With the advances in TV technology during the past couple of decades, this type of scene had become a quaint anecdote of the past. Until June 12, 2009, when we all were forced to accept digital transmission of TV broadcasts.
So, for those of us who still refuse to pay to watch TV (or can’t afford to), the antenna dance has returned. I can seldom get through an entire show without some sort of reception mishap: pixelating images, frozen images, st-st-st-stammering sound, no sound, or the dreaded blackout with the message “No Signal.” I haven’t heard ba-ba-ba so many times since the Beach Boys’ “Barbara Ann” was a Top 40 hit.
One or more of these glitches usually occurs just before the murderer is revealed, as the punchline is delivered or as the winner is announced.
Some stations are worse than others for a few weeks, then a different station catches it. For the past couple of months, our CBS affiliate has had it (are you listening, KMOV?), which is a bummer because I’m missing large chunks of NCIS, NCIS-LA, The Good Wife, The Mentalist, 60 Minutes, the evening news …. Reception is particularly churlish when there’s any kind of weather abnormality, such as extreme cold, extreme heat, rain, snow, wind. And in St. Louis, weather abnormalities are pretty much the norm. Even in good weather, the fizzles seem to get worse as the day wears on. The morning shows are usually fine, but by the time the 5 p.m. news comes along, the pixels have started pixelating. By prime time, I have to keep all three of my TVs on during a favorite show so I can still pick up the sound if one of them blanks or b-b-b-bumps out.
Funny, I never notice it happening during commercials.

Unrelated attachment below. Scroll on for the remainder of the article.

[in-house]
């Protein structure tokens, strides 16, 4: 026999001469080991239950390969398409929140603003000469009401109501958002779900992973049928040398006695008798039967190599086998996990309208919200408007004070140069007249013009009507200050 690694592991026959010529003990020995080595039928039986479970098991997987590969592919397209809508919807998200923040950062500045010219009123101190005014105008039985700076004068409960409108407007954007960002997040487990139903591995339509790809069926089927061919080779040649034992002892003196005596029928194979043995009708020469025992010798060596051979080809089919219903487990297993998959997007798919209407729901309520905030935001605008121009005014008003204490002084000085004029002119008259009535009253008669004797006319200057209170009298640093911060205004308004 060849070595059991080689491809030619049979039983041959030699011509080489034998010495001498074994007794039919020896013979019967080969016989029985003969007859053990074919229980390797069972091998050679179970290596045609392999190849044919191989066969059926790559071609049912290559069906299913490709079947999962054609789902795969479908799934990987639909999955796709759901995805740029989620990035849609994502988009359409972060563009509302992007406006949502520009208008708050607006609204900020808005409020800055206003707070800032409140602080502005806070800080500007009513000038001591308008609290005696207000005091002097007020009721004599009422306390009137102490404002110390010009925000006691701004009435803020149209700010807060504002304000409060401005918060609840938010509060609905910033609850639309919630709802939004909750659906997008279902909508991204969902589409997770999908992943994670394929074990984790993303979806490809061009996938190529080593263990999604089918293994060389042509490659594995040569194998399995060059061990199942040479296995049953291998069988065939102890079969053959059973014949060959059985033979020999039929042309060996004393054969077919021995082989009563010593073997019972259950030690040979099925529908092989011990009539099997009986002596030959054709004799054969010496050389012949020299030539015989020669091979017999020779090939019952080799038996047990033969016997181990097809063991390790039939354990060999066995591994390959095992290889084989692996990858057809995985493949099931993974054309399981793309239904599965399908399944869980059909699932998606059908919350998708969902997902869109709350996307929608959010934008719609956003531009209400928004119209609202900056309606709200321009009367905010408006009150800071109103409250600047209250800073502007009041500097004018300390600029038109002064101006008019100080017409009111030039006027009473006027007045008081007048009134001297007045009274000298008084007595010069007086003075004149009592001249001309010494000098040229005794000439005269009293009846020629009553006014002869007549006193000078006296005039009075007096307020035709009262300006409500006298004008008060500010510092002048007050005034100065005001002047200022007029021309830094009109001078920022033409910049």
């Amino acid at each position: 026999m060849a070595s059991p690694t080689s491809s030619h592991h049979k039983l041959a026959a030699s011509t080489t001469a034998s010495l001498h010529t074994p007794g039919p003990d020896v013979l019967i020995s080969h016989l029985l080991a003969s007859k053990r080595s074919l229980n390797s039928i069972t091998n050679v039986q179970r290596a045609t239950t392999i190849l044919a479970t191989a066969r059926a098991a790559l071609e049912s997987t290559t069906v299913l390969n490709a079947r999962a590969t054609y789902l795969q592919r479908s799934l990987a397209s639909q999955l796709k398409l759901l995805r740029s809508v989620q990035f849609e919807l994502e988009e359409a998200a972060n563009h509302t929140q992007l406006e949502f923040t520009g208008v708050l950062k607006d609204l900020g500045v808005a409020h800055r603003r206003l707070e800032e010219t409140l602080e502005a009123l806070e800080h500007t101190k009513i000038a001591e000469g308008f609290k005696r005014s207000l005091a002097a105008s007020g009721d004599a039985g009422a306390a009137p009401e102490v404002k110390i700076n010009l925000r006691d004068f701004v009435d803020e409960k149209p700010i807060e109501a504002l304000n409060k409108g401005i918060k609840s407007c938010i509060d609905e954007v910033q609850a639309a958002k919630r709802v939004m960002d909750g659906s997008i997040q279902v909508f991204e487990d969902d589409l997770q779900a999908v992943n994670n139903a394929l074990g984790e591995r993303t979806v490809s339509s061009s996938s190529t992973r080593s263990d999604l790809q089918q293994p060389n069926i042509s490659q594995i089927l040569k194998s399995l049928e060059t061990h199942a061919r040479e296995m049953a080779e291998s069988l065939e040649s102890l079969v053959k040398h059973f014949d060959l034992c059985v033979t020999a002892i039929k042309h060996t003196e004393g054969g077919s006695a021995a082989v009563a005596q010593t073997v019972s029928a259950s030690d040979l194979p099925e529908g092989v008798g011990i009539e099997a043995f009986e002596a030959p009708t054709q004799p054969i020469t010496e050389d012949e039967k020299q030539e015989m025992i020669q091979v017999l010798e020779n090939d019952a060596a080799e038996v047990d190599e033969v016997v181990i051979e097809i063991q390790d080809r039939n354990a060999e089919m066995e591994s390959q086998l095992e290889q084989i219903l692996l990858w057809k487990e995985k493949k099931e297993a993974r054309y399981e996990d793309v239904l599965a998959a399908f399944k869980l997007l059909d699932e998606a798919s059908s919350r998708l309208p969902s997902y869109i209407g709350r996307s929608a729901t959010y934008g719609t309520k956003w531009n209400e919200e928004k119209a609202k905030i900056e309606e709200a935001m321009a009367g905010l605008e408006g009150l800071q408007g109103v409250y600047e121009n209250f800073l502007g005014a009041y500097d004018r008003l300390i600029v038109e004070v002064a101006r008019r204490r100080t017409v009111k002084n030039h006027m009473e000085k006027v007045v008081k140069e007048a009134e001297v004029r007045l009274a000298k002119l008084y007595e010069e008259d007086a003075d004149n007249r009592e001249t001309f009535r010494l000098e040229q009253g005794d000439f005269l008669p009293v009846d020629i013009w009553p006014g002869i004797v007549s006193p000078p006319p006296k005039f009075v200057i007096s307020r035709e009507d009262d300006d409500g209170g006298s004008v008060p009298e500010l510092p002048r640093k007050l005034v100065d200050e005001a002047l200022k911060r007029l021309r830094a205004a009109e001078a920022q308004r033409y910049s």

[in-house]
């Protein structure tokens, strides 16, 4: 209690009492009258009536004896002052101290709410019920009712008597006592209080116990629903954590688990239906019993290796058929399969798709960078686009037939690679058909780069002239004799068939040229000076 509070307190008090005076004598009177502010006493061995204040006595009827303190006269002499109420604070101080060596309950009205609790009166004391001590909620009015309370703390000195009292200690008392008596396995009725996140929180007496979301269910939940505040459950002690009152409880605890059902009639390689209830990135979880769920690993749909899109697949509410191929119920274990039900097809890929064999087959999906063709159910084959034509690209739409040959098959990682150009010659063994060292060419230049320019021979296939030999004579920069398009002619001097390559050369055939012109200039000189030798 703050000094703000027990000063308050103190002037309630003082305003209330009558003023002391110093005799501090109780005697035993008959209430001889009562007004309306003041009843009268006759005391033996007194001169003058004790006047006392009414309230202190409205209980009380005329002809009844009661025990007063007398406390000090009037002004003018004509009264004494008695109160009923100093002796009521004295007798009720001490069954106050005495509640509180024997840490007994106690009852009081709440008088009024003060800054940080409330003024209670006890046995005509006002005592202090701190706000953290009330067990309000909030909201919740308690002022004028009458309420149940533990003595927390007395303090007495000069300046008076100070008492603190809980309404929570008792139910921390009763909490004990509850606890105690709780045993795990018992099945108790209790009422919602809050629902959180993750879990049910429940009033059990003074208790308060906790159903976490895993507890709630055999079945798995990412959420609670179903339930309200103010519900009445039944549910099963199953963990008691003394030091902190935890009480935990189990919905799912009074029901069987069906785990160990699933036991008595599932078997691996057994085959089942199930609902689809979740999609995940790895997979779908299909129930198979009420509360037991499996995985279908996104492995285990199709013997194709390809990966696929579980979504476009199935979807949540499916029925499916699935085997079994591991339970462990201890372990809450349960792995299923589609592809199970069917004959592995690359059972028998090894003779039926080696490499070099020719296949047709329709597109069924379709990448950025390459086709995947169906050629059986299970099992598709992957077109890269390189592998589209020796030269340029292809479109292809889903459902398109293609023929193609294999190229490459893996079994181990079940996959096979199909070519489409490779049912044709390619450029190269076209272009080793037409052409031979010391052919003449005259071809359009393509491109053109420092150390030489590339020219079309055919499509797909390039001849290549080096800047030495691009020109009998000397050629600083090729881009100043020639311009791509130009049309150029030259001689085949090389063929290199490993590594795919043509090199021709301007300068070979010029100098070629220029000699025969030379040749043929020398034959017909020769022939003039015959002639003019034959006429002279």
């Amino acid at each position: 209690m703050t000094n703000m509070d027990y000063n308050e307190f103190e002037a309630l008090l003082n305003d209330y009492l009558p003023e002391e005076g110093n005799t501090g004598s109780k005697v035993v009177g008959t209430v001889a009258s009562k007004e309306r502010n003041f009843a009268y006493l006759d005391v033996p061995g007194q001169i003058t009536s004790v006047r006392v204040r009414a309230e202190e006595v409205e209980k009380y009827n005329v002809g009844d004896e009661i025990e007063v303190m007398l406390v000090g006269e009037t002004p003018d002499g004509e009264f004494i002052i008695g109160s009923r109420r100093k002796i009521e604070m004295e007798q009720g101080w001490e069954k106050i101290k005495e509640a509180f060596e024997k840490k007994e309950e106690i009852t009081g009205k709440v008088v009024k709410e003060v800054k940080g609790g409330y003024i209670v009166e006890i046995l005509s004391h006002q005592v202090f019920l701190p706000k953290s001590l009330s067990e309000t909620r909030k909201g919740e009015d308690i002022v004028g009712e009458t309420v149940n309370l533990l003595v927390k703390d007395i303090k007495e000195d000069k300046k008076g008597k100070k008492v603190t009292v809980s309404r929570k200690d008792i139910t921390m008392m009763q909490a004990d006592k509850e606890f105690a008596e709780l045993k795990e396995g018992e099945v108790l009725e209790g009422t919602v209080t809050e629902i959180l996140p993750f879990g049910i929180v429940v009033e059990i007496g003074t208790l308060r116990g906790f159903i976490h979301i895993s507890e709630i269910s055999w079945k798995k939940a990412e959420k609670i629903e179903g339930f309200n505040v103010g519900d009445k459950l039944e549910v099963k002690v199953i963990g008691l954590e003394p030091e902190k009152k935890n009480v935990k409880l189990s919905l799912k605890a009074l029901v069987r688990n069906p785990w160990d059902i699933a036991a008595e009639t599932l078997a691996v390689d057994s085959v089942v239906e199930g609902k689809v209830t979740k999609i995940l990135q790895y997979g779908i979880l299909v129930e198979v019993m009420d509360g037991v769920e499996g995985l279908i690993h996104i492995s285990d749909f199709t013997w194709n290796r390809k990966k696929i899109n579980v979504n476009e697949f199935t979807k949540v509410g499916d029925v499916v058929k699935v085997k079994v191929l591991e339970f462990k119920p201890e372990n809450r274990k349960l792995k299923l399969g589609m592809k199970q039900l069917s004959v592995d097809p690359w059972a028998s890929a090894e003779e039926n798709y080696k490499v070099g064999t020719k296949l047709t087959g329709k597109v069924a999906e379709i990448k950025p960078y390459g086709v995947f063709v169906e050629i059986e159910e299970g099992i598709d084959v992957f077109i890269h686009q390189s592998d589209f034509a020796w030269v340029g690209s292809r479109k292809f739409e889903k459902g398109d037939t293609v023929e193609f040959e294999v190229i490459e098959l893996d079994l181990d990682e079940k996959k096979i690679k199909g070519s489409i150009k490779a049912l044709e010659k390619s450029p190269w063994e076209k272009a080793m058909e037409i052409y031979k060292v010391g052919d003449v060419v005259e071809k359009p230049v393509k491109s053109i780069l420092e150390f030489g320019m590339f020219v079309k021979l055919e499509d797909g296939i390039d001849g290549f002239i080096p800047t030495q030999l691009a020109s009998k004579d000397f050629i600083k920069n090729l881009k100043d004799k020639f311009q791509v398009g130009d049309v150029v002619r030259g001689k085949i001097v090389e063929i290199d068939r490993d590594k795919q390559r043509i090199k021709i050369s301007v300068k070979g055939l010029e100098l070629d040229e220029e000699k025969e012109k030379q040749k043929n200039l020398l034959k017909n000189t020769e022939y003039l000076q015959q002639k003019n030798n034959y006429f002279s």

At first, I assumed it was because I was using converter boxes to get the digital reception on my older TVs. But when one of my TVs died, I got a new digital TV. The high-definition color is beautiful (when there’s a picture), but the reception is the least dependable of the three sets. I’ve tried several styles of digital antennas, but they all require constant fiddling, adjusting and juggling. By the way, the instructions for the digital converter boxes suggest that you should rescan for channels every time you adjust the antenna. Which would be every 10 minutes. And I thought the days of aluminum foil on TV antennas were long gone. Ah, well, at least foil is cheap.
This is progress? Like in PanAm’s 1960s, I often have to stand or sit in a certain place to pick up reception. At least back in the olden days, I could get one of my brothers to do it (“Timmy, stand there —keep holding your arm up like that!”). Waving the remote at the TV seems to work; so does rubbing a moist finger across the remote’s sensor. I’ve even tried pointing the remote at the TV, shouting Potter-like incantations (“Rennervate! Lumos! Stupify!”), which sometimes work, but that could be a coincidence.
The TV-watching supplies I keep on hand include: rubbing alcohol, Q-tips, canned air and, of course, foil.
What works best is when I’m not in the room with the TV. That kind of defeats the purpose.
Makes me just want to read a book. Or write a book. On paper.